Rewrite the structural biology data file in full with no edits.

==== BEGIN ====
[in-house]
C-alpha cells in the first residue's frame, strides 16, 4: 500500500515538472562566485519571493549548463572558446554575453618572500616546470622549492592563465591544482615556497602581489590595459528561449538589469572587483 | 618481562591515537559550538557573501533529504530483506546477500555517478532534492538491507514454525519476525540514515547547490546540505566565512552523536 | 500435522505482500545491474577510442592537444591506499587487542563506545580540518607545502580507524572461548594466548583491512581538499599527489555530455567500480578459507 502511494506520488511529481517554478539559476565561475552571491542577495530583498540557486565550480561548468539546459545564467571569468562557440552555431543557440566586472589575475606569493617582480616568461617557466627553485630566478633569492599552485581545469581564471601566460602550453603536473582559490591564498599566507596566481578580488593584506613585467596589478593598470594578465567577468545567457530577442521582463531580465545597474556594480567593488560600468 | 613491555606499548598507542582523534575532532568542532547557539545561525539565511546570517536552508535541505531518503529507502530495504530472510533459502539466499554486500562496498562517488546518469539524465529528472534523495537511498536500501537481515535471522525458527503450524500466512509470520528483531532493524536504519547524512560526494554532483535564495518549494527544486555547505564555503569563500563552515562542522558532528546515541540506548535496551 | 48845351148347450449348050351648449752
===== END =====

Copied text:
[in-house]
C-alpha cells in the first residue's frame, strides 16, 4: 500500500515538472562566485519571493549548463572558446554575453618572500616546470622549492592563465591544482615556497602581489590595459528561449538589469572587483 | 618481562591515537559550538557573501533529504530483506546477500555517478532534492538491507514454525519476525540514515547547490546540505566565512552523536 | 500435522505482500545491474577510442592537444591506499587487542563506545580540518607545502580507524572461548594466548583491512581538499599527489555530455567500480578459507 502511494506520488511529481517554478539559476565561475552571491542577495530583498540557486565550480561548468539546459545564467571569468562557440552555431543557440566586472589575475606569493617582480616568461617557466627553485630566478633569492599552485581545469581564471601566460602550453603536473582559490591564498599566507596566481578580488593584506613585467596589478593598470594578465567577468545567457530577442521582463531580465545597474556594480567593488560600468 | 613491555606499548598507542582523534575532532568542532547557539545561525539565511546570517536552508535541505531518503529507502530495504530472510533459502539466499554486500562496498562517488546518469539524465529528472534523495537511498536500501537481515535471522525458527503450524500466512509470520528483531532493524536504519547524512560526494554532483535564495518549494527544486555547505564555503569563500563552515562542522558532528546515541540506548535496551 | 48845351148347450449348050351648449752